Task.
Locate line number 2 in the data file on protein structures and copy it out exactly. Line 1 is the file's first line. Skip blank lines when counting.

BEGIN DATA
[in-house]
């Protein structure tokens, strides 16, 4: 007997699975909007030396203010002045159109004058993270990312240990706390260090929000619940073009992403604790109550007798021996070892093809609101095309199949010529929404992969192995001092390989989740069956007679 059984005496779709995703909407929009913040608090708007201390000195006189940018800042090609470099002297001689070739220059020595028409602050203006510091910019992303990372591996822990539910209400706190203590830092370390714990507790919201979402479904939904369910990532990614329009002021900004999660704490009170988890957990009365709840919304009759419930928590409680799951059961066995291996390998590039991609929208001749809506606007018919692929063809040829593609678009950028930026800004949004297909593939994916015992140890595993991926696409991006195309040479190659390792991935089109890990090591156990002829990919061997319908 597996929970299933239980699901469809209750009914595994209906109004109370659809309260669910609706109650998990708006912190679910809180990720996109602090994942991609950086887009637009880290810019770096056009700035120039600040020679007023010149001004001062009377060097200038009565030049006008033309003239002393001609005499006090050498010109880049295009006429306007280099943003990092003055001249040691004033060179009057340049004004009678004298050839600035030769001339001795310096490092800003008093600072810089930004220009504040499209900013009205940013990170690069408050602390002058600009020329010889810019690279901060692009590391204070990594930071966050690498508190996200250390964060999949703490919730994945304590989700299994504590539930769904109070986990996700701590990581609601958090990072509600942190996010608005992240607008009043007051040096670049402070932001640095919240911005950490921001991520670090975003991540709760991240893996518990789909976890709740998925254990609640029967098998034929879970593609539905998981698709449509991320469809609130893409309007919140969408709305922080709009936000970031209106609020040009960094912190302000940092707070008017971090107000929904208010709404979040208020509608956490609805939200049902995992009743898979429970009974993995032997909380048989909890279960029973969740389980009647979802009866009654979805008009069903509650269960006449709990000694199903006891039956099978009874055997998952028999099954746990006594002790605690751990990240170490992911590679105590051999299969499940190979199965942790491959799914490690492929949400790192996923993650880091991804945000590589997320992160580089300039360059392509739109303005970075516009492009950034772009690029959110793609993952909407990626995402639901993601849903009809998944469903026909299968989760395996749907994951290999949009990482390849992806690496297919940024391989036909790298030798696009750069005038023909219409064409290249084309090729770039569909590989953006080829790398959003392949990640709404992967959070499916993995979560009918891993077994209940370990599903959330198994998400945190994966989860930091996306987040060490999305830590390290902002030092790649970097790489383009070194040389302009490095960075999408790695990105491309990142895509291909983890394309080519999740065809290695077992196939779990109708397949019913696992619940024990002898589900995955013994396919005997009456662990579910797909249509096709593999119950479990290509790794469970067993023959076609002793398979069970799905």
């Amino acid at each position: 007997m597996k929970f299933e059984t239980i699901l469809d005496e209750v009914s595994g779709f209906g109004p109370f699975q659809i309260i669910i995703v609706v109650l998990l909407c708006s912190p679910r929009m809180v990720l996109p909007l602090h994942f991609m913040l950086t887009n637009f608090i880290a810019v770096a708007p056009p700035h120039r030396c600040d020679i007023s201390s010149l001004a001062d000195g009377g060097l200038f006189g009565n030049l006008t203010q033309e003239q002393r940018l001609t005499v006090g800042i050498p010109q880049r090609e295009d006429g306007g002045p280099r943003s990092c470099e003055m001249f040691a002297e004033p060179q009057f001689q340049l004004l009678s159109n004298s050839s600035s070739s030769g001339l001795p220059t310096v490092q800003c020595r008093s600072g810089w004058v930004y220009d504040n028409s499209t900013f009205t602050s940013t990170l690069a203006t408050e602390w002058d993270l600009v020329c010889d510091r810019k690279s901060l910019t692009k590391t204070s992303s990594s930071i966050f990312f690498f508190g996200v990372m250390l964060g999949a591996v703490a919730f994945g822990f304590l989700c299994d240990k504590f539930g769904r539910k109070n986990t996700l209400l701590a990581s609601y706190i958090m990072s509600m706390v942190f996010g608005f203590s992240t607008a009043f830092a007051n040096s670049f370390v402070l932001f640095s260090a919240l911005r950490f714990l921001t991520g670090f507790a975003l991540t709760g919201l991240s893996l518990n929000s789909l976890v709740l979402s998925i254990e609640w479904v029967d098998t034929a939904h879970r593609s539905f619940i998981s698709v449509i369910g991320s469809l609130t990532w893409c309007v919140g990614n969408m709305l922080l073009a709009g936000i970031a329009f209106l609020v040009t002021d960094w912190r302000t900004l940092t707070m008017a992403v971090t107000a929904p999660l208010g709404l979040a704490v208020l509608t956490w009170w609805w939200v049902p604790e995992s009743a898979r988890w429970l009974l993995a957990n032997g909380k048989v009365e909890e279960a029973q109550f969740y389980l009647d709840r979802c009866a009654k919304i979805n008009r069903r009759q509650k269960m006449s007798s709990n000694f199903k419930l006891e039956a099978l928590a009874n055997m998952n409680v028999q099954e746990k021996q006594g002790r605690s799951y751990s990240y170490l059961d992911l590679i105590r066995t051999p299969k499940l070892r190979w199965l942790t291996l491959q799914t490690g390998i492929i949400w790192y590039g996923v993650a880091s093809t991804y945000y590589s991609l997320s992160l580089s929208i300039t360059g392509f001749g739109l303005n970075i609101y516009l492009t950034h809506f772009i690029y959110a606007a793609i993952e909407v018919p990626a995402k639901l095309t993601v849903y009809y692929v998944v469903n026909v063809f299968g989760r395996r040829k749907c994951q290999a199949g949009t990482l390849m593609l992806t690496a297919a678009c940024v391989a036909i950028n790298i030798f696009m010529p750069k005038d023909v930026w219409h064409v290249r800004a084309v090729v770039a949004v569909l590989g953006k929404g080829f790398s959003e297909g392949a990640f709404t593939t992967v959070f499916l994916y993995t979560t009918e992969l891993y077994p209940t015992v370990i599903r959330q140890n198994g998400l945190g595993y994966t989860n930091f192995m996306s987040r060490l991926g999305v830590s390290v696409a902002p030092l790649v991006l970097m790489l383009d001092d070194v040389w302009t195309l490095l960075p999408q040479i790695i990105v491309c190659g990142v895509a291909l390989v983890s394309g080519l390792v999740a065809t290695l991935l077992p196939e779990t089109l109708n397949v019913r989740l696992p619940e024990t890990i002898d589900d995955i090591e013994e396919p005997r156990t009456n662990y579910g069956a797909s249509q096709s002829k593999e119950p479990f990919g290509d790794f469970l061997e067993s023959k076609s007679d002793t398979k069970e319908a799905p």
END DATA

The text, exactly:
């Protein structure tokens, strides 16, 4: 007997699975909007030396203010002045159109004058993270990312240990706390260090929000619940073009992403604790109550007798021996070892093809609101095309199949010529929404992969192995001092390989989740069956007679 059984005496779709995703909407929009913040608090708007201390000195006189940018800042090609470099002297001689070739220059020595028409602050203006510091910019992303990372591996822990539910209400706190203590830092370390714990507790919201979402479904939904369910990532990614329009002021900004999660704490009170988890957990009365709840919304009759419930928590409680799951059961066995291996390998590039991609929208001749809506606007018919692929063809040829593609678009950028930026800004949004297909593939994916015992140890595993991926696409991006195309040479190659390792991935089109890990090591156990002829990919061997319908 597996929970299933239980699901469809209750009914595994209906109004109370659809309260669910609706109650998990708006912190679910809180990720996109602090994942991609950086887009637009880290810019770096056009700035120039600040020679007023010149001004001062009377060097200038009565030049006008033309003239002393001609005499006090050498010109880049295009006429306007280099943003990092003055001249040691004033060179009057340049004004009678004298050839600035030769001339001795310096490092800003008093600072810089930004220009504040499209900013009205940013990170690069408050602390002058600009020329010889810019690279901060692009590391204070990594930071966050690498508190996200250390964060999949703490919730994945304590989700299994504590539930769904109070986990996700701590990581609601958090990072509600942190996010608005992240607008009043007051040096670049402070932001640095919240911005950490921001991520670090975003991540709760991240893996518990789909976890709740998925254990609640029967098998034929879970593609539905998981698709449509991320469809609130893409309007919140969408709305922080709009936000970031209106609020040009960094912190302000940092707070008017971090107000929904208010709404979040208020509608956490609805939200049902995992009743898979429970009974993995032997909380048989909890279960029973969740389980009647979802009866009654979805008009069903509650269960006449709990000694199903006891039956099978009874055997998952028999099954746990006594002790605690751990990240170490992911590679105590051999299969499940190979199965942790491959799914490690492929949400790192996923993650880091991804945000590589997320992160580089300039360059392509739109303005970075516009492009950034772009690029959110793609993952909407990626995402639901993601849903009809998944469903026909299968989760395996749907994951290999949009990482390849992806690496297919940024391989036909790298030798696009750069005038023909219409064409290249084309090729770039569909590989953006080829790398959003392949990640709404992967959070499916993995979560009918891993077994209940370990599903959330198994998400945190994966989860930091996306987040060490999305830590390290902002030092790649970097790489383009070194040389302009490095960075999408790695990105491309990142895509291909983890394309080519999740065809290695077992196939779990109708397949019913696992619940024990002898589900995955013994396919005997009456662990579910797909249509096709593999119950479990290509790794469970067993023959076609002793398979069970799905």